Is Twisted Arrow a Good Game?
This question has been rolling around in my head for over a week now. There are many things to consider when reviewing a game. I always try to maintain the perspective of what the developer set out to achieve. It’s never fair, or indeed helpful, to compare apples to oranges; Minecraft is a terrible story-driven adventure and Uncharted is a terrible open-world sandbox. But, you have probably played both and your experience of both will affect your view of other games. Then, there is value for money to consider. With all this in mind let’s break down what Twisted Arrow does well, and what it does … not so well.
Twisted Arrow … Done Right
Twisted arrow is not a wave shooter and in a market, over saturated with wave shooters this is a big plus. It’s not quite a free locomotion game, but rather a ‘node’ style teleporter. The nodes are all cleverly placed where you would expect them to be. If you see some cover or a high vantage point then chances are you can teleport there. In fact, at no point did I attempt to port somewhere that was not allowed and this is something not all games get right. You can jump between buildings, on top of ruined cars and in some levels even climb from street level up to the top of skyscrapers.
As the name suggests, your weapon is a bow and arrow. In a game where you get attacked by assault rifle wielding goons this seems like a deliberate design choice to stand out from the crowd. It’s all the better for that choice. Bows make more interesting use of motion control and we have all played plenty of VR shooters. This is a high-tech future-bow with super-powered arrows and a built in force-shield. The different arrows are all great fun and uniquely useful. Splash damage freeze arrows, proximity mines, ‘split’ arrows that hit multiple targets and home in for long range kills and good old fashioned explosives.
There is a decent sized campaign spanning 6 huge levels. The first two levels are populated by your basic goons, but in later levels zombies, mechs, helicopters and giant bosses ramp up the fun quite a bit. There are spotlights to avoid, transmitters to hack, power generators to explode and hostages to release. There are always multiple paths to approach from and the variety of objectives is a welcome change from the all-too-common “Kill 50 of X” or “Get 10 heatshots” found in many VR games. You can also dodge projectiles which, combined with free teleporting and intense action-driven levels means you will really work up a sweat while having fun.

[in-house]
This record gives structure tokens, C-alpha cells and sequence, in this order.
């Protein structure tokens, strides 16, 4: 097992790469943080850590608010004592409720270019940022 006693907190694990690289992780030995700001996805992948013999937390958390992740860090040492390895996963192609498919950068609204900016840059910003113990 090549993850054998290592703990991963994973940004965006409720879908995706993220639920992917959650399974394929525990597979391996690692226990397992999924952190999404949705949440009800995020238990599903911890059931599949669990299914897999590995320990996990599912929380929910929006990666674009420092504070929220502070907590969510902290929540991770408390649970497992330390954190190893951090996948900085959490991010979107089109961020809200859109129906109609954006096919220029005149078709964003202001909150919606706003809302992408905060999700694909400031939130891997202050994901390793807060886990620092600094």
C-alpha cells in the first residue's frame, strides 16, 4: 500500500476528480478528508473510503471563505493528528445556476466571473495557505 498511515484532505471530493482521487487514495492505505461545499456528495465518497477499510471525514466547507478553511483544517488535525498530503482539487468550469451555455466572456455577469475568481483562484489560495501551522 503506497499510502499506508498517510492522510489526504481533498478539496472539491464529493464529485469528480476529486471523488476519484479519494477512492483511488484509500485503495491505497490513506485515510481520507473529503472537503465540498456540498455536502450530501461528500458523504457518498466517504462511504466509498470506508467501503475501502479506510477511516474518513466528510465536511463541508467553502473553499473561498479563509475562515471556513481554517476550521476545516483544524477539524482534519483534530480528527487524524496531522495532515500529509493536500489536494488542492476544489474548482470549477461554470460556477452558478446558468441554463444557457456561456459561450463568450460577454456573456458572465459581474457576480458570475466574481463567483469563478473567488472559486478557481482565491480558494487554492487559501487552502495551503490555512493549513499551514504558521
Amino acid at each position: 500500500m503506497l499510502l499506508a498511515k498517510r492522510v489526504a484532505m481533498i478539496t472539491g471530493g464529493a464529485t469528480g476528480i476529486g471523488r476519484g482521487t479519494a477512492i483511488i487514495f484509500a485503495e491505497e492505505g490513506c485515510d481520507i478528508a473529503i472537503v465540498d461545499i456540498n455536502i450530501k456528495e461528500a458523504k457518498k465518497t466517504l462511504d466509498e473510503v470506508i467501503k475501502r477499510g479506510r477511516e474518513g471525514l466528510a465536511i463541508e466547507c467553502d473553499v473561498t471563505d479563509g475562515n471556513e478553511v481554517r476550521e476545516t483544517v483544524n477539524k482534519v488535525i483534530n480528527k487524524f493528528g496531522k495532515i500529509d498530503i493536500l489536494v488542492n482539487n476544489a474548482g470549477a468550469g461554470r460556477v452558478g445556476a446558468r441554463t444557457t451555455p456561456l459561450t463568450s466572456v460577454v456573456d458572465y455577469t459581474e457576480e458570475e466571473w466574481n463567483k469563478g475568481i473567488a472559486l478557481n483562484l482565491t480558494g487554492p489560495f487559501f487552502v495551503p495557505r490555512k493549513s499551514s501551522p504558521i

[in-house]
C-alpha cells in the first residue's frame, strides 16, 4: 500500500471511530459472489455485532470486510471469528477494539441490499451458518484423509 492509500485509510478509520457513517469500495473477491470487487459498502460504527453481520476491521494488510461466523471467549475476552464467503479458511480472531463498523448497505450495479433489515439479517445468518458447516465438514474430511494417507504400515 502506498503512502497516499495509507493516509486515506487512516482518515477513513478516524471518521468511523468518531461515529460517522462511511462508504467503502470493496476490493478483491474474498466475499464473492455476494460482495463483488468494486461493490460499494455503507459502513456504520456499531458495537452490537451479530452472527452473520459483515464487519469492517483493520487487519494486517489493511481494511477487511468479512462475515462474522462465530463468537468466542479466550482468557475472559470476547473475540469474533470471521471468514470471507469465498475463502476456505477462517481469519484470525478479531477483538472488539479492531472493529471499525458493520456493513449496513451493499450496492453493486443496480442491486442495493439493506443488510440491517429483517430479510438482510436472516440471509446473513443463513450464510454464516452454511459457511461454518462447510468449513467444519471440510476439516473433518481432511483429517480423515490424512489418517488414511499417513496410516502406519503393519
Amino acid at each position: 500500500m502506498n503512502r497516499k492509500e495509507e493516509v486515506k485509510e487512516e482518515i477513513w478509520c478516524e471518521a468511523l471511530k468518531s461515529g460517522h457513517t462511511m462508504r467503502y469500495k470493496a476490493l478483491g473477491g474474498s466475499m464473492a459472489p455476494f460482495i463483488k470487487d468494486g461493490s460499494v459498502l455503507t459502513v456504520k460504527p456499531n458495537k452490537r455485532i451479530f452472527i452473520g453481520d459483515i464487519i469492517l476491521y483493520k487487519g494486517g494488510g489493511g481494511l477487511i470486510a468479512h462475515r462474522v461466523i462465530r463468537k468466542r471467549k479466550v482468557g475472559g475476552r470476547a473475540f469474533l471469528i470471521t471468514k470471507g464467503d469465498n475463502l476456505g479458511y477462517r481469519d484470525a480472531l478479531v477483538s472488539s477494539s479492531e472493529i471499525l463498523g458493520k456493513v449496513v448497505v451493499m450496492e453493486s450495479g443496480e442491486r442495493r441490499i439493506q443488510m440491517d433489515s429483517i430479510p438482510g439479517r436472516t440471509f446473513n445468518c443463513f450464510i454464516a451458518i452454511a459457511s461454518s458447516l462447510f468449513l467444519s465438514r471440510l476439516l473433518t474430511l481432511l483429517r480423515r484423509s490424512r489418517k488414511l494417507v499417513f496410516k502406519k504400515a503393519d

The Not So Good
For everything right about Twisted Arrow there seems to be an equal amount of wrong. Let’s start with the graphics. There are mobile games that put it to shame. It’s art design also seems rather confusing. All the scenery and military stuff is in a basic drab realistic style but the fire and explosion effects are cell-shaded and cartoonish. In addition, the bow, while cool and futuristic, seems out of place with everything else in the game. It’s quite jarring when you’re shooting a shiny sci-fi bow at a flat rusted spotlight and the resulting explosion looks like a comic book drawing.
The music is flat and boring and much of the sound is barely passable. The noise your guy makes when shot is like something out of Wolfenstein 3D and the effect of an arrow hitting a helicopter seems to be completely missing. I can’t say I enjoyed the helicopter fights much at all, they just sort of float around unrealistically and it’s very difficult to hit the weak spots with anything other than homing arrows. When you do manage to take it down, it doesn’t fall from the sky in an epic explosion as much as it just blinks out of existence.
There are also elements of the gameplay I found rather frustrating. All the arrows and abilities are available from the get go, there is not progression or collection at all. Special arrows can be used based on a recharging bar, with each type of arrow costing a different amount of charge. This might add a nice layer of tactics and speed up the gameplay, but it also means that attacks all use the same ammunition. So, when things start going downhill and you run out of ammo, you run out of all types of ammo at the same time and everything just falls apart. Universal ammo was a bad design choice in Deus Ex: Invisible War and it’s a bad design choice here.
There is also the issue of selecting arrows which is done by moving the joystick or trackpad. When teleporting, time is slowed down so you have a chance to think but not so when selecting arrows. In practice, this makes selecting arrows a stressful juggling act as you hold up the shield with your left hand while looking at your right. It’s practically impossible to block bullets when your attention is elsewhere and the game was not long enough for me to memorize the arrow selection.
So, is Twisted Arrow a good game? Well, it’s not broken or terribly bad in any particular way, which is more than you can say for many steam games. It’s not another damned wave shooter nor is it another super-short experience. It has a simple premise and does a decent job of it. The motion control is used well and the gameplay is fun and engaging. At the end of the day, it only costs $20. That being said, if you can overlook some, honestly, pretty bad graphics and flat design elements then you have a decent-sized game with fun tactical gameplay. It may not be the best VR archery game but it will get you some exercise much like Holopoint.
Final Score 6/10: As mediocre as it is competent.
- Not a wave shooter
- Solid gameplay
- Decent length
- Very basic graphics
- Feels cheap
- Some frustrating elements